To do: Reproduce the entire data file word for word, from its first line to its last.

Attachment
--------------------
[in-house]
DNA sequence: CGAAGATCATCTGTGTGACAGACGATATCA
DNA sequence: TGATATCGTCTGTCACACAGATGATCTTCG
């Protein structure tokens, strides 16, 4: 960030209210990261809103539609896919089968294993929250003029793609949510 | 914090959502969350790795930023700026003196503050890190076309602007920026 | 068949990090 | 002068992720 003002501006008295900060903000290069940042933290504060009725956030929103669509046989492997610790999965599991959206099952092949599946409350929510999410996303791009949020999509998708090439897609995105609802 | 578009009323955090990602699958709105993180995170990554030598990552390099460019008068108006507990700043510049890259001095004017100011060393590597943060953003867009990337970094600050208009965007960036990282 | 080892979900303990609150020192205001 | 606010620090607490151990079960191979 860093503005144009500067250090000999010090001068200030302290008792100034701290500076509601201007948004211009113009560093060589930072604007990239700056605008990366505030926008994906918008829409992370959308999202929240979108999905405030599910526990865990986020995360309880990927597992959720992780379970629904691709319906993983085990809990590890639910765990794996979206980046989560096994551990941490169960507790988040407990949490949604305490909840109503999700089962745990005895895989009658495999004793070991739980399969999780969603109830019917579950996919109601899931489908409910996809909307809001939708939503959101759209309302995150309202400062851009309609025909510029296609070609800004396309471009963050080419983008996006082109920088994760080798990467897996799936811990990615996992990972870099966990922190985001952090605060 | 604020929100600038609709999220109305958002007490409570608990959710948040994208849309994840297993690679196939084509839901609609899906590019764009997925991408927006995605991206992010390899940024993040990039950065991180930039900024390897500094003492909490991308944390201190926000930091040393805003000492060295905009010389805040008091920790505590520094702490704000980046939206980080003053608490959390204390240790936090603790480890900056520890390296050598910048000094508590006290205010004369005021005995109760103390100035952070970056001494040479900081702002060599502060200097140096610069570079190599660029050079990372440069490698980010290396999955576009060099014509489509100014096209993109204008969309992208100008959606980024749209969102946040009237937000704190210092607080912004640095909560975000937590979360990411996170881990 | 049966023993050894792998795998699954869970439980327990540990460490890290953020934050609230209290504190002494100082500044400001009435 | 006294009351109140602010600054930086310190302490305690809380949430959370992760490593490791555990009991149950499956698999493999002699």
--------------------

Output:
[in-house]
DNA sequence: CGAAGATCATCTGTGTGACAGACGATATCA
DNA sequence: TGATATCGTCTGTCACACAGATGATCTTCG
């Protein structure tokens, strides 16, 4: 960030209210990261809103539609896919089968294993929250003029793609949510 | 914090959502969350790795930023700026003196503050890190076309602007920026 | 068949990090 | 002068992720 003002501006008295900060903000290069940042933290504060009725956030929103669509046989492997610790999965599991959206099952092949599946409350929510999410996303791009949020999509998708090439897609995105609802 | 578009009323955090990602699958709105993180995170990554030598990552390099460019008068108006507990700043510049890259001095004017100011060393590597943060953003867009990337970094600050208009965007960036990282 | 080892979900303990609150020192205001 | 606010620090607490151990079960191979 860093503005144009500067250090000999010090001068200030302290008792100034701290500076509601201007948004211009113009560093060589930072604007990239700056605008990366505030926008994906918008829409992370959308999202929240979108999905405030599910526990865990986020995360309880990927597992959720992780379970629904691709319906993983085990809990590890639910765990794996979206980046989560096994551990941490169960507790988040407990949490949604305490909840109503999700089962745990005895895989009658495999004793070991739980399969999780969603109830019917579950996919109601899931489908409910996809909307809001939708939503959101759209309302995150309202400062851009309609025909510029296609070609800004396309471009963050080419983008996006082109920088994760080798990467897996799936811990990615996992990972870099966990922190985001952090605060 | 604020929100600038609709999220109305958002007490409570608990959710948040994208849309994840297993690679196939084509839901609609899906590019764009997925991408927006995605991206992010390899940024993040990039950065991180930039900024390897500094003492909490991308944390201190926000930091040393805003000492060295905009010389805040008091920790505590520094702490704000980046939206980080003053608490959390204390240790936090603790480890900056520890390296050598910048000094508590006290205010004369005021005995109760103390100035952070970056001494040479900081702002060599502060200097140096610069570079190599660029050079990372440069490698980010290396999955576009060099014509489509100014096209993109204008969309992208100008959606980024749209969102946040009237937000704190210092607080912004640095909560975000937590979360990411996170881990 | 049966023993050894792998795998699954869970439980327990540990460490890290953020934050609230209290504190002494100082500044400001009435 | 006294009351109140602010600054930086310190302490305690809380949430959370992760490593490791555990009991149950499956698999493999002699």